Want to learn more about Neotropical amphibian and reptiles (collectively called herpetofauna, or herps), herp census techniques, and herp field work? Want to spend time living and learning about the jungle in the beautiful country of Belize? Want to learn from professional herpetologists?  Then this is the internship for you!

The goal of this internship is to give the student various experiences in tropical herpetofauna studies that will aid the student in developing their skills for a variety of future education and employment opportunities. The main component of the project will be to work with Ecoranatutors and T.R.E.E.S staff in establishing long-term herpetofauna monitoring projects (habitat characterization, observational surveys, and mark-recapture specifically for frogs and turtles). These baseline data will contribute to future ecological studies on frog and turtle populations present on the T.R.E.E.S property and elsewhere in the adjacent protected areas in the Maya Mountains.

In addition to the projects ongoing at the T.R.E.E.S Research Center, the intern(s) may also have the opportunity to visit other herpetofauna conservation projects in Belize and volunteer for a few days on them, including with BFREE in Toledo at the Hicatee Conservation and ReseachCenter, at the Belizean herpetarium and Belize zoo, and on the Green Iguana Breeding Project in San Ignacio.

We are looking for interns who are independent yet willing to work in a team environment. Applicants should have a certain level of herpetofauna identification skills and should be interested in improving their techniques for proper identification and survey methods applicable in the tropics. Applicants should have a desire for learning about the incredible biodiversity of Belize through systematic field surveys and data collection.


Learn tropical herps by sight and sound in the Maya Mountains.
Learn and perform a variety of herp surveys that will be most adequate to answer project questions, including: habitat characterization, visual-acoustic encounter surveys along transect lines and as time-constrained search, capture-mark-recapture, etc.
Lead a White-lipped Mud Turtle movement, habitat use, and response to flooding study using radio-telemetry.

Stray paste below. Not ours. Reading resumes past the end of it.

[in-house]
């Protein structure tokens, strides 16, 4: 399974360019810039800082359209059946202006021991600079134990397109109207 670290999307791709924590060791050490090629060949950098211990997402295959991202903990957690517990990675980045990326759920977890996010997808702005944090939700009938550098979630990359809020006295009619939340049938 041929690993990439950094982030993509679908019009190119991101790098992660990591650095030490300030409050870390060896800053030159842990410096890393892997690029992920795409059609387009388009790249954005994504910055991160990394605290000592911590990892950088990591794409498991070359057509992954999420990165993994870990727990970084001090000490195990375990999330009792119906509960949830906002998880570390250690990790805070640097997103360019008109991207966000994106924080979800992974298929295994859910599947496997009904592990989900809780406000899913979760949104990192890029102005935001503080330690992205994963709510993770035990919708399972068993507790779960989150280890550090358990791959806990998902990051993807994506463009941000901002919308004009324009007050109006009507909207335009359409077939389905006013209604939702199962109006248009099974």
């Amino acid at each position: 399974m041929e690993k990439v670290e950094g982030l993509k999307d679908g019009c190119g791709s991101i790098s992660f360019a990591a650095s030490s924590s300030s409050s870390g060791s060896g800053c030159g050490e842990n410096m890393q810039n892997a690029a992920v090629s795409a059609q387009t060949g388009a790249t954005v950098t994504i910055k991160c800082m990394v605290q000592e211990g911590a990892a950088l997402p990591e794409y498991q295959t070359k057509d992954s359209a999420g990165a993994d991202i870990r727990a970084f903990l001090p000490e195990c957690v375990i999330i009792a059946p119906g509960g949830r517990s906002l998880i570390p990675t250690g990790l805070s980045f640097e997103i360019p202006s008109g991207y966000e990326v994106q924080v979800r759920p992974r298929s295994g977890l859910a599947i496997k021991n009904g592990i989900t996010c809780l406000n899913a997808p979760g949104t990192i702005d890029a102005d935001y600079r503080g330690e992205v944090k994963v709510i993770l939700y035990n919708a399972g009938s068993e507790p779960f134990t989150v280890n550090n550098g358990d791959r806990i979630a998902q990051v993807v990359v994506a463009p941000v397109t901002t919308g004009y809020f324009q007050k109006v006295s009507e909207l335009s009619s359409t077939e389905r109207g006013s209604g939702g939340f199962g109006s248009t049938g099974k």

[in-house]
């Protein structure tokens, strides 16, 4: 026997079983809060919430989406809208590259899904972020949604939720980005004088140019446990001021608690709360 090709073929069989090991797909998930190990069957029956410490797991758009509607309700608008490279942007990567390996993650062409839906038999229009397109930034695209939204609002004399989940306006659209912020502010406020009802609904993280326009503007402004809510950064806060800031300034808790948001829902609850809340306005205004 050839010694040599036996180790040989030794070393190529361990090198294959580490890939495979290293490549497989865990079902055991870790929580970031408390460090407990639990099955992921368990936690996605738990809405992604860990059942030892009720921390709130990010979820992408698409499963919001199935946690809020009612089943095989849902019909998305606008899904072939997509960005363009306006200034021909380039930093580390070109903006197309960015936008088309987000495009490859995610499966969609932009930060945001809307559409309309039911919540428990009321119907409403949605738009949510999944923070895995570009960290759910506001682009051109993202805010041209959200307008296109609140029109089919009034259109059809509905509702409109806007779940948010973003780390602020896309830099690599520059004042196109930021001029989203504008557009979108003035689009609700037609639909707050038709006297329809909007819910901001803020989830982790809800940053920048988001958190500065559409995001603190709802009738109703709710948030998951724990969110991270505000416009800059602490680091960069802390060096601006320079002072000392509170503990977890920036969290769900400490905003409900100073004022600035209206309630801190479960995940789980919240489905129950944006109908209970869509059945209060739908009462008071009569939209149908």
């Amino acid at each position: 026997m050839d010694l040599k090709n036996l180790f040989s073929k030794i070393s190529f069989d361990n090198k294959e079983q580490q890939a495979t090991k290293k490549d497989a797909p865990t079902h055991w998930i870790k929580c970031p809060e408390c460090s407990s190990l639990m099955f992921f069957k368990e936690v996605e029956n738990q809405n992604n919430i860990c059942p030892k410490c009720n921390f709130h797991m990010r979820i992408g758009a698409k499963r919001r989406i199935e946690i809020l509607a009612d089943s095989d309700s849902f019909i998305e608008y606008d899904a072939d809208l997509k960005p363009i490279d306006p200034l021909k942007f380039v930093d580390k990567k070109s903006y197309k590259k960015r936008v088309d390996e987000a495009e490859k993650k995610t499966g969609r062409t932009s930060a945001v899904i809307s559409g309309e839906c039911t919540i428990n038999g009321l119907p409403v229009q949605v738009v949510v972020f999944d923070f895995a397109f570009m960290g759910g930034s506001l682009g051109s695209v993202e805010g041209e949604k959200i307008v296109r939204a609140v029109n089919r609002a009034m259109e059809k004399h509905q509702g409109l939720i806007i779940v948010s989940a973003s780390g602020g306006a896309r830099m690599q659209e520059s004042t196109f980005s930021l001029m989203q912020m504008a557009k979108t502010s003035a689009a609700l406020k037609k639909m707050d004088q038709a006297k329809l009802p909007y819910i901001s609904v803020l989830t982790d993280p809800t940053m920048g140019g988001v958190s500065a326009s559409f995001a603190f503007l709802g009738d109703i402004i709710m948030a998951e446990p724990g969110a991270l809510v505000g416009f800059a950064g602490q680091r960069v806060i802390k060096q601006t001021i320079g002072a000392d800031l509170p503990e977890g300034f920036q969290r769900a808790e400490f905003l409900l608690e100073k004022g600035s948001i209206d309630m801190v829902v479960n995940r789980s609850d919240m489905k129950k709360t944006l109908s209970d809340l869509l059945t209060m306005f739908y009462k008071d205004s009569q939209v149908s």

Monitor created habitat for breeding amphibians and conduct population assessments of hatchling mud turtles using funnel traps; maintain created habitat through invasive plant pulling, monitoring of water levels, creative solutions for modified habitat improvement, etc.
Maintain a captive breeding and headstarting Blue-spotted Treefrog population under biosecurity protocols
Work with T.R.E.E.S researchers, international collaborators, and other interns on the development of protocol design and write protocols for continuing field work and data collection.
Implement protocols in the field using the help of T.R.E.E.S staff and Ecorana tutors to find the best places to set-up long-term monitoring locations.
Be trained on use of GPS to navigate to and mark survey locations.
Possibility of mapping frog/turtle habitat using ArcGIS if intern has ability to use ArcGIS software.
Share knowledge with locals and with other fields.
Complete a short 4-5 page summary report that will help to establish future research protocols.
Depending on involvement in project, may have opportunity to collaborate on future publications, therefore learning to enter data in a systematic manner and compile it into a scientific report with introduction and literature review, methods, results (including basic statistical analysis), and discussion using peer-reviewed scientific articles.

Desired qualifications, physical requirements and work conditions, benefits, terms, fees, and application instructions can all be found here.

To Apply:

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